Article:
Wednesday, September 21, 2011

The Quest for Water

The quest for water...

Nope, not the cattle tank water Super Bee likes to play in on our runs, but the water you find upon going to the well.  This next statement is a coaches nightmare, but to me it's also a motivator to keep pushing toward the next goal.  I am confident I can count on both hands the number of times I've truly crossed that line during a race and discovered the success that lies on the other side.  Typically, I'm the one playing it safe, not tempting that line.  If you're competitive in any aspect of sports or life, you know that line I speak of.  Or to some, they refer to it as going to the well, seeing how far they can push beyond their "limits."

Super Bee enjoying the muddy water at Pipeline Tank.

Many argue running is more a mental act than a physical one.  I believe running is greatly physical and there is such a thing as talent, however I do argue that racing is more mental than physical.  Ironically, I have been known to say "I wish I could just turn off my brain during a race."  Turning off your brain is still a mental act though.  Banishing those demons and negative thoughts takes just as much practice as going out and logging mile after mile, day after day.

It's the repetition of affirmations that leads to belief.  And once that belief becomes a deep conviction, things begin to happen.     ~Muhammad Ali

During those handful of times I went to the well,  I have experienced first-hand the exhilaration and confidence that occurs.  And also the rewards that followed.  Because along with the decision to dig just a little deeper, came a break-through race, a championship title, or an opportunity to advance in my running career.

What's interesting is that upon looking back on these races, I remember exactly what was going through my head.  I distinctly remember making a decision, deciding that I had not gone to the well and that there was a lot of fight left in me.  So, I ask myself constantly why do I not do this more often?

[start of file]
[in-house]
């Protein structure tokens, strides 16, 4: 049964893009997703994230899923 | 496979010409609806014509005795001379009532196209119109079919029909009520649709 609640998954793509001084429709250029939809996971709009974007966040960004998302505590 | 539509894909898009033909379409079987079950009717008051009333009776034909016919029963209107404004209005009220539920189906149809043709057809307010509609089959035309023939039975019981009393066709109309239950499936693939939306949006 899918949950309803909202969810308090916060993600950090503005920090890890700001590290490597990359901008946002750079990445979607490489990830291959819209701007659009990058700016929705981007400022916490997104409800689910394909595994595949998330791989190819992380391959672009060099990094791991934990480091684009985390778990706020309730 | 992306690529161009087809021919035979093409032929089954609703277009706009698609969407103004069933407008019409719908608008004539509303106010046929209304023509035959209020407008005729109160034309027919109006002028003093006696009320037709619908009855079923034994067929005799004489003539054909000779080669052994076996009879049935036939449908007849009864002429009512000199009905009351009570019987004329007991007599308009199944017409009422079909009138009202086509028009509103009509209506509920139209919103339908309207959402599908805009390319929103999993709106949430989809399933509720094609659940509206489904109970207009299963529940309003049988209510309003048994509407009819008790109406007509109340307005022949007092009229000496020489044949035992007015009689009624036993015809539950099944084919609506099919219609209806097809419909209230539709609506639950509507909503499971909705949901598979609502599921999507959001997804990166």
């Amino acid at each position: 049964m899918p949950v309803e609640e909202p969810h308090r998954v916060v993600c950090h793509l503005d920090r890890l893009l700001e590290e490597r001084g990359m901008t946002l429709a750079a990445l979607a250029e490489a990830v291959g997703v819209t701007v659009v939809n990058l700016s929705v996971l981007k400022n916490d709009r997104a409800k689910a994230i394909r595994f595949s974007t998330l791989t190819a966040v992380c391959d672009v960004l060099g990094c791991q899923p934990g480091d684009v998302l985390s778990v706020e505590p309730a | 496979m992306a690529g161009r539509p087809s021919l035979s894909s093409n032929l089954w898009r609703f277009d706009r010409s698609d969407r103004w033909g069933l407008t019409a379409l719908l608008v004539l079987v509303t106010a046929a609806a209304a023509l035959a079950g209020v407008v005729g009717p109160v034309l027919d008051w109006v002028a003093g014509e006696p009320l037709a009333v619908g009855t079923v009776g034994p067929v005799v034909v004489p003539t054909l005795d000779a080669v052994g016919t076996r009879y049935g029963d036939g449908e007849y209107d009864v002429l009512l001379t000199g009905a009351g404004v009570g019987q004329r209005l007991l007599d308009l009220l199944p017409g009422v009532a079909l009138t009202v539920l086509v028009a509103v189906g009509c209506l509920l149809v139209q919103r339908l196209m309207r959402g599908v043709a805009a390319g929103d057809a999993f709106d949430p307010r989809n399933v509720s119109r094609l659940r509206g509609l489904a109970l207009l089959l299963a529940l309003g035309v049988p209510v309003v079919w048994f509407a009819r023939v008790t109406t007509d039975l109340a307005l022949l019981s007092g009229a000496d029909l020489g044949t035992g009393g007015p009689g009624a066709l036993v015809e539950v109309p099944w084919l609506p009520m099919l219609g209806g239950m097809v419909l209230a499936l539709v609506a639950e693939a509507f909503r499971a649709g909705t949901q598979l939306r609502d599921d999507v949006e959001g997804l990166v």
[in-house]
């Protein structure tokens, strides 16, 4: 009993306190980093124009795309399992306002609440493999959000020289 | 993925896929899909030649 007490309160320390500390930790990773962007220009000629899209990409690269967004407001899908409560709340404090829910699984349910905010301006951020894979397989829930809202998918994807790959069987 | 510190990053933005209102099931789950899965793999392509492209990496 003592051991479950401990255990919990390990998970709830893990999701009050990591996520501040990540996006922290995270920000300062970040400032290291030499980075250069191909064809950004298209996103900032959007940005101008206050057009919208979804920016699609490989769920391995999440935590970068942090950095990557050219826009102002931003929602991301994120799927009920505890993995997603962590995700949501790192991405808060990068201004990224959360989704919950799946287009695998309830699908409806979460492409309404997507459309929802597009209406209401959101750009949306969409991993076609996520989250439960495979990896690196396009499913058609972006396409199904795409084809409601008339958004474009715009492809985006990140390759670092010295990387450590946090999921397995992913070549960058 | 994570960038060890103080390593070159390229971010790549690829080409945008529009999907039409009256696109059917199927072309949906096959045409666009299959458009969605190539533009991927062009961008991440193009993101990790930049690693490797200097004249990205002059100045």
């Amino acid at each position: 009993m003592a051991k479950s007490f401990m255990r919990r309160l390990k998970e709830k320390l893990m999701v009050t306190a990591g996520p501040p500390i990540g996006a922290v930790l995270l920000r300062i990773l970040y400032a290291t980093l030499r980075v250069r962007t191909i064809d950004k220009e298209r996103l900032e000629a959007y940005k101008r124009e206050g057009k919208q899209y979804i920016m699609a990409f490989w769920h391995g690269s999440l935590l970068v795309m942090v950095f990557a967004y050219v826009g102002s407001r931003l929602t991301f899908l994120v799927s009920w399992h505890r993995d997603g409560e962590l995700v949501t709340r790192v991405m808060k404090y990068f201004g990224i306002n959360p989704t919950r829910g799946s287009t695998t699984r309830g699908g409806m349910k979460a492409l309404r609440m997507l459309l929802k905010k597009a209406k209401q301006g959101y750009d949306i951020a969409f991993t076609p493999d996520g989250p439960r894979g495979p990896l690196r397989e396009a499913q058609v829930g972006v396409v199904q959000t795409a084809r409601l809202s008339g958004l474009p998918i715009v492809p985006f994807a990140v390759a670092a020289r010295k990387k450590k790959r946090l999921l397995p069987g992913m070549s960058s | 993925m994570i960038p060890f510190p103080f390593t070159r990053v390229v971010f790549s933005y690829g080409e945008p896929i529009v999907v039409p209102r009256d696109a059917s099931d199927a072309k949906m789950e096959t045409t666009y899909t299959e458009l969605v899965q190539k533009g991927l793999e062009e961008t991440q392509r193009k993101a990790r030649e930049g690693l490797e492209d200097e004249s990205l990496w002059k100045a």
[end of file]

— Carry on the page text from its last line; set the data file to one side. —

A perk of living at 7,000 feet is feeling like you can reach up and touch the clouds.
A scene like this will quickly lift your spirits.

There's a delicate balance between racing smart and racing recklessly, between being too conservative and taking that risk that could lead you to greatness.  Why are we so afraid to cross over into the unknown in a race?  Is it fear of failure?  Or a fear of being great?

My high school athletic director sent this to me about a year ago, and I can't help but think this has merit. At the time, I was struggling to find the runner I once was.

Our deepest fear is not that we are inadequate. Our deepest fear is that we are powerful beyond measure. It is our light, not our darkness that most frightens us. We ask ourselves, Who am I to be brilliant, gorgeous, talented, fabulous? Actually, who are you not to be? You are a child of God. Your playing small does not serve the world. There is nothing enlightened about shrinking so that other people won't feel insecure around you. We are all meant to shine, as children do. We were born to make manifest the glory of God that is within us. It's not just in some of us; it's in everyone. And as we let our own light shine, we unconsciously give other people permission to do the same. As we are liberated from our own fear, our presence automatically liberates others.       ~Marianne Williamson

Second run with Bee paralleling Wing Mountain.

And now I'm more than the runner I once was.   Enough philosophy!  Training is dialed in and going very well.  I did a 5 x mile workout starting at 5:43 and ending at 5:24 (road loop averaging 7300').  Last year at this time, I couldn't finish the workout and the times were slower.

Mistakenly named A1, this is where many a long run
happen.  Last weekend saw a Fast Finish 18 miler.

Part of the above run, you can do what is called the Lollipop
around Wing Mountain.  The loop is 7 miles for a total of 21 miles.
This is marathon training at its best.  As I say, sugar is a silent killer.

So I ask, is the over-used, cliche quote "To give anything less than your best is to sacrifice the gift" really cliche?  The search for water continues at Twin Cities...

Friday, September 9, 2011

USA 20k Championships Reflection